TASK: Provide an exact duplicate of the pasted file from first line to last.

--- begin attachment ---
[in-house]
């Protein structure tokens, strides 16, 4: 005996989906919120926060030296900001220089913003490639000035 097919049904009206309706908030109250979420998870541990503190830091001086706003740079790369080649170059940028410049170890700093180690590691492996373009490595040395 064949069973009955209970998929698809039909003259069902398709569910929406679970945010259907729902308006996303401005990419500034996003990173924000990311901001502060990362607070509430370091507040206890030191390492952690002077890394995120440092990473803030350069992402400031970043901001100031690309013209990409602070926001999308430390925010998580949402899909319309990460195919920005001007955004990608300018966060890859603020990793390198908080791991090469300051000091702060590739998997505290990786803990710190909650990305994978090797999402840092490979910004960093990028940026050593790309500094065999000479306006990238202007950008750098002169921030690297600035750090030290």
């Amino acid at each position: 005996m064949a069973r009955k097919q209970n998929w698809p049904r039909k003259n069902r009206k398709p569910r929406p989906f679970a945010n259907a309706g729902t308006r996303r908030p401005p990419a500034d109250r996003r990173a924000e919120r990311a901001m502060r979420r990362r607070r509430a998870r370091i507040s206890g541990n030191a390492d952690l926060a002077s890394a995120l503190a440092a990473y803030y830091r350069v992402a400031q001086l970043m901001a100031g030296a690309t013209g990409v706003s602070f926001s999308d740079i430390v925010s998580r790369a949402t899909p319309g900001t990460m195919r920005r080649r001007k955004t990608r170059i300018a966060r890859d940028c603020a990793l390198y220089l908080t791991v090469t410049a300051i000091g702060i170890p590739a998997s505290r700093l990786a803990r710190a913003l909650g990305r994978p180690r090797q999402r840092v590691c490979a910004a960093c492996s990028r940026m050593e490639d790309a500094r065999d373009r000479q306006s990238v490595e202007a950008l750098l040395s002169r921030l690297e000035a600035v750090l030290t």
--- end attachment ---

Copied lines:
[in-house]
């Protein structure tokens, strides 16, 4: 005996989906919120926060030296900001220089913003490639000035 097919049904009206309706908030109250979420998870541990503190830091001086706003740079790369080649170059940028410049170890700093180690590691492996373009490595040395 064949069973009955209970998929698809039909003259069902398709569910929406679970945010259907729902308006996303401005990419500034996003990173924000990311901001502060990362607070509430370091507040206890030191390492952690002077890394995120440092990473803030350069992402400031970043901001100031690309013209990409602070926001999308430390925010998580949402899909319309990460195919920005001007955004990608300018966060890859603020990793390198908080791991090469300051000091702060590739998997505290990786803990710190909650990305994978090797999402840092490979910004960093990028940026050593790309500094065999000479306006990238202007950008750098002169921030690297600035750090030290």
């Amino acid at each position: 005996m064949a069973r009955k097919q209970n998929w698809p049904r039909k003259n069902r009206k398709p569910r929406p989906f679970a945010n259907a309706g729902t308006r996303r908030p401005p990419a500034d109250r996003r990173a924000e919120r990311a901001m502060r979420r990362r607070r509430a998870r370091i507040s206890g541990n030191a390492d952690l926060a002077s890394a995120l503190a440092a990473y803030y830091r350069v992402a400031q001086l970043m901001a100031g030296a690309t013209g990409v706003s602070f926001s999308d740079i430390v925010s998580r790369a949402t899909p319309g900001t990460m195919r920005r080649r001007k955004t990608r170059i300018a966060r890859d940028c603020a990793l390198y220089l908080t791991v090469t410049a300051i000091g702060i170890p590739a998997s505290r700093l990786a803990r710190a913003l909650g990305r994978p180690r090797q999402r840092v590691c490979a910004a960093c492996s990028r940026m050593e490639d790309a500094r065999d373009r000479q306006s990238v490595e202007a950008l750098l040395s002169r921030l690297e000035a600035v750090l030290t």